21 CEC 2001Artificial Immune Systems Self/Non-Self Recognition Immune system needs to be able to differentiate between self and non-self cells Antigenic encounters may result in cell death, therefore Some kind of positive selection Some element of negative selection

22 CEC 2001Artificial Immune Systems Summary so far …. Immune system has some remarkable properties Pattern recognition Learning Memory So, is it useful?

23 CEC 2001Artificial Immune Systems Some questions for you !

24 CEC 2001Artificial Immune Systems Part II – A Review of Artificial Immune Systems

25 CEC 2001Artificial Immune Systems Topics to Cover A few disclaimers … I can not cover everything as there is a large amount of work out there To do so, would be silly Proposed general frameworks Give an overview of significant application areas and work therein I am not an expert in all the problem domains I would earn more money if I was !

26 CEC 2001Artificial Immune Systems Shape Space Describe interactions between molecules Degree of binding between molecules Complement threshold Each paratope matches a certain region of space Complete repertoire

27 CEC 2001Artificial Immune Systems Representation and Affinities Representation affects affinity measure Binary Integer Affinity is related to distance Euclidian Hamming Affinity threshold

28 CEC 2001Artificial Immune Systems Basic Immune Models and Algorithms Bone Marrow Models Negative Selection Algorithms Clonal Selection Algorithm Somatic Hypermutation Immune Network Models

29 CEC 2001Artificial Immune Systems Bone Marrow Models Gene libraries are used to create antibodies from the bone marrow Antibody production through a random concatenation from gene libraries Simple or complex libraries

30 CEC 2001Artificial Immune Systems Negative Selection Algorithms Forrest 1994: Idea taken from the negative selection of T-cells in the thymus Applied initially to computer security Split into two parts: Censoring Monitoring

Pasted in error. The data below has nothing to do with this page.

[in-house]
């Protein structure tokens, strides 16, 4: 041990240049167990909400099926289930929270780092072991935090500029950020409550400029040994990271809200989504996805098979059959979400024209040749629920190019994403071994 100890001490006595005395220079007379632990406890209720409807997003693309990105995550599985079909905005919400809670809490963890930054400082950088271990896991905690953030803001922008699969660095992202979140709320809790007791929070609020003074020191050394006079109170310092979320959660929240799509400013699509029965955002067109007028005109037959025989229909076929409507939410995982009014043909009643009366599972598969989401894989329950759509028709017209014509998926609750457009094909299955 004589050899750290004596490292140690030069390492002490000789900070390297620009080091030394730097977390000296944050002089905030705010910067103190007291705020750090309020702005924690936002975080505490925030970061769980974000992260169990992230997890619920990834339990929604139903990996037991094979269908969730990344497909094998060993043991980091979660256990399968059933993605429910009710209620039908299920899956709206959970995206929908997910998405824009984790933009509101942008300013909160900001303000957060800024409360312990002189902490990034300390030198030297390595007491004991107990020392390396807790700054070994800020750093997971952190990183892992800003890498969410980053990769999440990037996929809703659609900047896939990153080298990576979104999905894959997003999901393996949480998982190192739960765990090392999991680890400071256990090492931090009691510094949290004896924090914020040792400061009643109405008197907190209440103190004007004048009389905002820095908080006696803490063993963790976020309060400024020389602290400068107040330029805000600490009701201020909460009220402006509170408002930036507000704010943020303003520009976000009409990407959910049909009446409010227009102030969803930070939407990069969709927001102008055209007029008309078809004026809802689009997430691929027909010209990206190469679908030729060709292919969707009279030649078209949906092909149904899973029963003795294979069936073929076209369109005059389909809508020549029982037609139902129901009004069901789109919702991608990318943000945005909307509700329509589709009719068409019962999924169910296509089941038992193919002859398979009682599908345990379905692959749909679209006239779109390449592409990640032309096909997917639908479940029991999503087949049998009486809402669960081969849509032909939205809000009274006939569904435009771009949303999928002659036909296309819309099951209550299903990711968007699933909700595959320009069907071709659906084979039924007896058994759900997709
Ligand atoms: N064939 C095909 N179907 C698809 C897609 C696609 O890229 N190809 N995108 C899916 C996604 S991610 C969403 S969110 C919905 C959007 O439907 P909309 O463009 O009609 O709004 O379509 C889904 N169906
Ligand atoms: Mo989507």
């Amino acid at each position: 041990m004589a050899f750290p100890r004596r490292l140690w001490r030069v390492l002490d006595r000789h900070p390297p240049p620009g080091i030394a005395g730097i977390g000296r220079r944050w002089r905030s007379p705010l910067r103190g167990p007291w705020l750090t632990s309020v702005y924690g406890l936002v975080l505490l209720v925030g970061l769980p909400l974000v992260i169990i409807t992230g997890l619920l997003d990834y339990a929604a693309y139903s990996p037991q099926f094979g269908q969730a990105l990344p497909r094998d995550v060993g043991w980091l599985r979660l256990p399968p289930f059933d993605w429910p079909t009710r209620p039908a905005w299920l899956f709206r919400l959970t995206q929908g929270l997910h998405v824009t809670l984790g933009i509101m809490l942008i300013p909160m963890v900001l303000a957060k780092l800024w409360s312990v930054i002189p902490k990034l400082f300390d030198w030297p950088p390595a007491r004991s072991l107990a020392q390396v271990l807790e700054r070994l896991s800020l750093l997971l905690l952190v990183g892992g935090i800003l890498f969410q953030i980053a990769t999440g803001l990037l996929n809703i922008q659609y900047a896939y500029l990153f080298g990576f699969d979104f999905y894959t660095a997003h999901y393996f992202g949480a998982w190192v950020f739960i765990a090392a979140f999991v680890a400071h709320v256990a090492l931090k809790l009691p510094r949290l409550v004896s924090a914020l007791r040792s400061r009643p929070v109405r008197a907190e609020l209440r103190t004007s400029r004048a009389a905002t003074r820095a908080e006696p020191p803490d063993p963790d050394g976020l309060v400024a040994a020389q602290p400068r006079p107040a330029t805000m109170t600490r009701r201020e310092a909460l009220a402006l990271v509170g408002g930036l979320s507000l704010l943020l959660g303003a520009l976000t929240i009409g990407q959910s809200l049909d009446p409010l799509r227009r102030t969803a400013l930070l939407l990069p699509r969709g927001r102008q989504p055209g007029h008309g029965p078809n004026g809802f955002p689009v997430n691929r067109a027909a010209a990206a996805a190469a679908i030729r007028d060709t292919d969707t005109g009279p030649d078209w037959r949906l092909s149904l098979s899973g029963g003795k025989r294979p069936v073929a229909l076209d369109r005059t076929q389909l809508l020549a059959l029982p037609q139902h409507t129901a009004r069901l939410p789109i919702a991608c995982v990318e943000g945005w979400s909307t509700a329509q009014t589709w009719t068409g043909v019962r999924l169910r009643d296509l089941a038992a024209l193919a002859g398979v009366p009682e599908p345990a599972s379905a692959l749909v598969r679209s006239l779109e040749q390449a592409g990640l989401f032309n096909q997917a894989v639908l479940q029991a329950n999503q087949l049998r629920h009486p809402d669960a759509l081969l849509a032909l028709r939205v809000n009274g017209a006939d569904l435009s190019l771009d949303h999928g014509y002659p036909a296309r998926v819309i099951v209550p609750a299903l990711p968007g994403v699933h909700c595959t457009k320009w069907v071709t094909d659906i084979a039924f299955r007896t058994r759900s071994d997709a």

31 CEC 2001Artificial Immune Systems Negative Selection Algorithm Each copy of the algorithm is unique, so that each protected location is provided with a unique set of detectors Detection is probabilistic, as a consequence of using different sets of detectors to protect each entity A robust system should detect any foreign activity rather than looking for specific known patterns of intrusion. No prior knowledge of anomaly (non-self) is required The size of the detector set does not necessarily increase with the number of strings being protected The detection probability increases exponentially with the number of independent detection algorithms There is an exponential cost to generate detectors with relation to the number of strings being protected (self). Solution to the above in D’haeseleer et al. (1996)

32 CEC 2001Artificial Immune Systems Somatic Hypermutation Mutation rate in proportion to affinity Very controlled mutation in the natural immune system Trade-off between the normalized antibody affinity D* and its mutation rate ,

33 CEC 2001Artificial Immune Systems Immune Network Models Timmis & Neal, 2000 Used immune network theory as a basis, proposed the AINE algorithm Initialize AIN For each antigen Present antigen to each ARB in the AIN Calculate ARB stimulation level Allocate B cells to ARBs, based on stimulation level Remove weakest ARBs (ones that do not hold any B cells) If termination condition met exit else Clone and mutate remaining ARBs Integrate new ARBs into AIN

34 CEC 2001Artificial Immune Systems Immune Network Models De Castro & Von Zuben (2000c) aiNET, based in similar principles At each iteration step do For each antigen do Determine affinity to all network cells Select n highest affinity network cells Clone these n selected cells Increase the affinity of the cells to antigen by reducing the distance between them (greedy search) Calculate improved affinity of these n cells Re-select a number of improved cells and place into matrix M Remove cells from M whose affinity is below a set threshold Calculate cell-cell affinity within the network Remove cells from network whose affinity is below a certain threshold Concatenate original network and M to form new network Determine whole network inter-cell affinities and remove all those below the set threshold Replace r% of worst individuals by novel randomly generated ones Test stopping criterion